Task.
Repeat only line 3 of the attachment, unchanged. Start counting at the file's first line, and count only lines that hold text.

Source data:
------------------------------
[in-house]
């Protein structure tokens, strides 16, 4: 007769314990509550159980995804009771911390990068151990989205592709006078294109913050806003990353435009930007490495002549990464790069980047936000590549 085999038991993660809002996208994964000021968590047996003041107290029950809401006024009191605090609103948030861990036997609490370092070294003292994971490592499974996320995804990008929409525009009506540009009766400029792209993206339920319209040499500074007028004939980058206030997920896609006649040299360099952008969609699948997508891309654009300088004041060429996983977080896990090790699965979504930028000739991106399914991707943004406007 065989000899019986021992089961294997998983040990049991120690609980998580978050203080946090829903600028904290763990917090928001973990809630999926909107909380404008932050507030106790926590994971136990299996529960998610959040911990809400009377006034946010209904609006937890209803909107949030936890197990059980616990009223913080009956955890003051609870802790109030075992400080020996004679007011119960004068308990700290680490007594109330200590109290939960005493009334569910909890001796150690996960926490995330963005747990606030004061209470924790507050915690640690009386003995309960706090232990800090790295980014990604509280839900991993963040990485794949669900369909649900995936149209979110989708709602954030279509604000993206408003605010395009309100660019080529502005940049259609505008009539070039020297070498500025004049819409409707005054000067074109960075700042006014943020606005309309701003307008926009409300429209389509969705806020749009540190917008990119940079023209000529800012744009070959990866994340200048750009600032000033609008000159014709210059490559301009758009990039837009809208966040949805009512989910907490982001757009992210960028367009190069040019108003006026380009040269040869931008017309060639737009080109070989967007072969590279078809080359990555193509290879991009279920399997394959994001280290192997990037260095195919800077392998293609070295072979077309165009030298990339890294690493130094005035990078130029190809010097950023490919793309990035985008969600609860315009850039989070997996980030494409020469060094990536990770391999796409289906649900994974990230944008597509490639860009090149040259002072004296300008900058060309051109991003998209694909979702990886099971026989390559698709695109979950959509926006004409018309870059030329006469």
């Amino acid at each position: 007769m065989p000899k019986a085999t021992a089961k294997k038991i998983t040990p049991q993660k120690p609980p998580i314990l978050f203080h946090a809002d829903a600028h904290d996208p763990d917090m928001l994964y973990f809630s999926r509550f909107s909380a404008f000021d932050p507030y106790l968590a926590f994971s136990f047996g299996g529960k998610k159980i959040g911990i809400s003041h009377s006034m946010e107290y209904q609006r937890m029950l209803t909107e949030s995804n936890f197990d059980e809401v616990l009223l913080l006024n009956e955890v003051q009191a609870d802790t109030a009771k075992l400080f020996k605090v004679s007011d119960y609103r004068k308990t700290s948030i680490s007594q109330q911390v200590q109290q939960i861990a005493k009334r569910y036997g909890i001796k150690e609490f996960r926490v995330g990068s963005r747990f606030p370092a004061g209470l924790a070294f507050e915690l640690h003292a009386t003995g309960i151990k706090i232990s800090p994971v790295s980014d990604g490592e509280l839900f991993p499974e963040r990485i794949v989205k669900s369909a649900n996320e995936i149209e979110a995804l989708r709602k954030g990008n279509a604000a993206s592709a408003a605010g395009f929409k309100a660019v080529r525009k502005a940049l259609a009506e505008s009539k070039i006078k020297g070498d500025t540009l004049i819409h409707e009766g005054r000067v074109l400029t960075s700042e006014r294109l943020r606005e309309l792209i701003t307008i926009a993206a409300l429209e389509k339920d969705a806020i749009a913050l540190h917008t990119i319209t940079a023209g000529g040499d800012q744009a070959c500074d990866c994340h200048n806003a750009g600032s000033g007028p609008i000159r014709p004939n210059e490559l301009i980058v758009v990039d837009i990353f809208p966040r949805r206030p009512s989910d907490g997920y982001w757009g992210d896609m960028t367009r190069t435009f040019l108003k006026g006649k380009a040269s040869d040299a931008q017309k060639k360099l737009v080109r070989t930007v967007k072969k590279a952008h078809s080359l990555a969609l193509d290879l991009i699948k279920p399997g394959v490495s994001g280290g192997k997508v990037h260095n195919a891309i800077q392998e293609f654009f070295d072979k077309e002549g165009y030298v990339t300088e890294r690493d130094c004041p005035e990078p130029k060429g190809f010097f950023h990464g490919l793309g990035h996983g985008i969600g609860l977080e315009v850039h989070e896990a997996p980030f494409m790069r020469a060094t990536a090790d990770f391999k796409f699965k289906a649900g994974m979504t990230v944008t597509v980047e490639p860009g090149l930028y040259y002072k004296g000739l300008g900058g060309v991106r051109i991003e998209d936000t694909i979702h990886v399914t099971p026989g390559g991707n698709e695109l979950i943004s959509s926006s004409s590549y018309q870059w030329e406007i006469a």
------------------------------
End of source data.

């Amino acid at each position: 007769m065989p000899k019986a085999t021992a089961k294997k038991i998983t040990p049991q993660k120690p609980p998580i314990l978050f203080h946090a809002d829903a600028h904290d996208p763990d917090m928001l994964y973990f809630s999926r509550f909107s909380a404008f000021d932050p507030y106790l968590a926590f994971s136990f047996g299996g529960k998610k159980i959040g911990i809400s003041h009377s006034m946010e107290y209904q609006r937890m029950l209803t909107e949030s995804n936890f197990d059980e809401v616990l009223l913080l006024n009956e955890v003051q009191a609870d802790t109030a009771k075992l400080f020996k605090v004679s007011d119960y609103r004068k308990t700290s948030i680490s007594q109330q911390v200590q109290q939960i861990a005493k009334r569910y036997g909890i001796k150690e609490f996960r926490v995330g990068s963005r747990f606030p370092a004061g209470l924790a070294f507050e915690l640690h003292a009386t003995g309960i151990k706090i232990s800090p994971v790295s980014d990604g490592e509280l839900f991993p499974e963040r990485i794949v989205k669900s369909a649900n996320e995936i149209e979110a995804l989708r709602k954030g990008n279509a604000a993206s592709a408003a605010g395009f929409k309100a660019v080529r525009k502005a940049l259609a009506e505008s009539k070039i006078k020297g070498d500025t540009l004049i819409h409707e009766g005054r000067v074109l400029t960075s700042e006014r294109l943020r606005e309309l792209i701003t307008i926009a993206a409300l429209e389509k339920d969705a806020i749009a913050l540190h917008t990119i319209t940079a023209g000529g040499d800012q744009a070959c500074d990866c994340h200048n806003a750009g600032s000033g007028p609008i000159r014709p004939n210059e490559l301009i980058v758009v990039d837009i990353f809208p966040r949805r206030p009512s989910d907490g997920y982001w757009g992210d896609m960028t367009r190069t435009f040019l108003k006026g006649k380009a040269s040869d040299a931008q017309k060639k360099l737009v080109r070989t930007v967007k072969k590279a952008h078809s080359l990555a969609l193509d290879l991009i699948k279920p399997g394959v490495s994001g280290g192997k997508v990037h260095n195919a891309i800077q392998e293609f654009f070295d072979k077309e002549g165009y030298v990339t300088e890294r690493d130094c004041p005035e990078p130029k060429g190809f010097f950023h990464g490919l793309g990035h996983g985008i969600g609860l977080e315009v850039h989070e896990a997996p980030f494409m790069r020469a060094t990536a090790d990770f391999k796409f699965k289906a649900g994974m979504t990230v944008t597509v980047e490639p860009g090149l930028y040259y002072k004296g000739l300008g900058g060309v991106r051109i991003e998209d936000t694909i979702h990886v399914t099971p026989g390559g991707n698709e695109l979950i943004s959509s926006s004409s590549y018309q870059w030329e406007i006469a």